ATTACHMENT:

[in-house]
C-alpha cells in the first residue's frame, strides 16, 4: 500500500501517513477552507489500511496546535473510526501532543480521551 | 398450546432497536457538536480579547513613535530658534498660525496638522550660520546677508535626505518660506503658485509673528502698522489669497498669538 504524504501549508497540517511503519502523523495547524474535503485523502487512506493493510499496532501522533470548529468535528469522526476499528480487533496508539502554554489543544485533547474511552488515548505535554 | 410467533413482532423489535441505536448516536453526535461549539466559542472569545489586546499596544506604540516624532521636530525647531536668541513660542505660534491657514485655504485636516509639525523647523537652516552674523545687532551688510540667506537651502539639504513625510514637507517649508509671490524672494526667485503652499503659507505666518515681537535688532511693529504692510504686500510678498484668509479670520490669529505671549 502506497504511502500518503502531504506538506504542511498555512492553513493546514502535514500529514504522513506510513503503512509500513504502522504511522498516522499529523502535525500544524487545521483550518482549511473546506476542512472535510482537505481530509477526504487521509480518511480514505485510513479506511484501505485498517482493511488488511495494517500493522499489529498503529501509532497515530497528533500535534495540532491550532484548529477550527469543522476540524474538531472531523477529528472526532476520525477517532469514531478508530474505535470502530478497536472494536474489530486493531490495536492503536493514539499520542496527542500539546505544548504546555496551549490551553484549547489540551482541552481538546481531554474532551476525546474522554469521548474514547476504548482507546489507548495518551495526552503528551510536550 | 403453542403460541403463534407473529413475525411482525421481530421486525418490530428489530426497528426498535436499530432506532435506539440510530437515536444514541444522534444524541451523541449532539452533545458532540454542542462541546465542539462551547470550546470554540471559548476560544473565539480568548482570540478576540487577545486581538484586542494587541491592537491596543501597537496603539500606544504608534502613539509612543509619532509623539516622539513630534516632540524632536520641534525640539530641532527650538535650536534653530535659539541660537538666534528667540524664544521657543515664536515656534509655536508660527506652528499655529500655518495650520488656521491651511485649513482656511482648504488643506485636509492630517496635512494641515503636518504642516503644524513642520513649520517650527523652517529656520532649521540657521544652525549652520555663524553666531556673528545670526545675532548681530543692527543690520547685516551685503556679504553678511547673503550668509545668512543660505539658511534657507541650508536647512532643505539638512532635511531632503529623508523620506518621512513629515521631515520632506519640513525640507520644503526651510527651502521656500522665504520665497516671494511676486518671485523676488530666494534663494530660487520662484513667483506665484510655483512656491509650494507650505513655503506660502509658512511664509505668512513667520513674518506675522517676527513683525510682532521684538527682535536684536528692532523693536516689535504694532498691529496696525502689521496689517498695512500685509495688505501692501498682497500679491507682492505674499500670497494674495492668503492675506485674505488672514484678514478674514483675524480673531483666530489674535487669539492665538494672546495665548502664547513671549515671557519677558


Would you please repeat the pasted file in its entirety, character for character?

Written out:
[in-house]
C-alpha cells in the first residue's frame, strides 16, 4: 500500500501517513477552507489500511496546535473510526501532543480521551 | 398450546432497536457538536480579547513613535530658534498660525496638522550660520546677508535626505518660506503658485509673528502698522489669497498669538 504524504501549508497540517511503519502523523495547524474535503485523502487512506493493510499496532501522533470548529468535528469522526476499528480487533496508539502554554489543544485533547474511552488515548505535554 | 410467533413482532423489535441505536448516536453526535461549539466559542472569545489586546499596544506604540516624532521636530525647531536668541513660542505660534491657514485655504485636516509639525523647523537652516552674523545687532551688510540667506537651502539639504513625510514637507517649508509671490524672494526667485503652499503659507505666518515681537535688532511693529504692510504686500510678498484668509479670520490669529505671549 502506497504511502500518503502531504506538506504542511498555512492553513493546514502535514500529514504522513506510513503503512509500513504502522504511522498516522499529523502535525500544524487545521483550518482549511473546506476542512472535510482537505481530509477526504487521509480518511480514505485510513479506511484501505485498517482493511488488511495494517500493522499489529498503529501509532497515530497528533500535534495540532491550532484548529477550527469543522476540524474538531472531523477529528472526532476520525477517532469514531478508530474505535470502530478497536472494536474489530486493531490495536492503536493514539499520542496527542500539546505544548504546555496551549490551553484549547489540551482541552481538546481531554474532551476525546474522554469521548474514547476504548482507546489507548495518551495526552503528551510536550 | 403453542403460541403463534407473529413475525411482525421481530421486525418490530428489530426497528426498535436499530432506532435506539440510530437515536444514541444522534444524541451523541449532539452533545458532540454542542462541546465542539462551547470550546470554540471559548476560544473565539480568548482570540478576540487577545486581538484586542494587541491592537491596543501597537496603539500606544504608534502613539509612543509619532509623539516622539513630534516632540524632536520641534525640539530641532527650538535650536534653530535659539541660537538666534528667540524664544521657543515664536515656534509655536508660527506652528499655529500655518495650520488656521491651511485649513482656511482648504488643506485636509492630517496635512494641515503636518504642516503644524513642520513649520517650527523652517529656520532649521540657521544652525549652520555663524553666531556673528545670526545675532548681530543692527543690520547685516551685503556679504553678511547673503550668509545668512543660505539658511534657507541650508536647512532643505539638512532635511531632503529623508523620506518621512513629515521631515520632506519640513525640507520644503526651510527651502521656500522665504520665497516671494511676486518671485523676488530666494534663494530660487520662484513667483506665484510655483512656491509650494507650505513655503506660502509658512511664509505668512513667520513674518506675522517676527513683525510682532521684538527682535536684536528692532523693536516689535504694532498691529496696525502689521496689517498695512500685509495688505501692501498682497500679491507682492505674499500670497494674495492668503492675506485674505488672514484678514478674514483675524480673531483666530489674535487669539492665538494672546495665548502664547513671549515671557519677558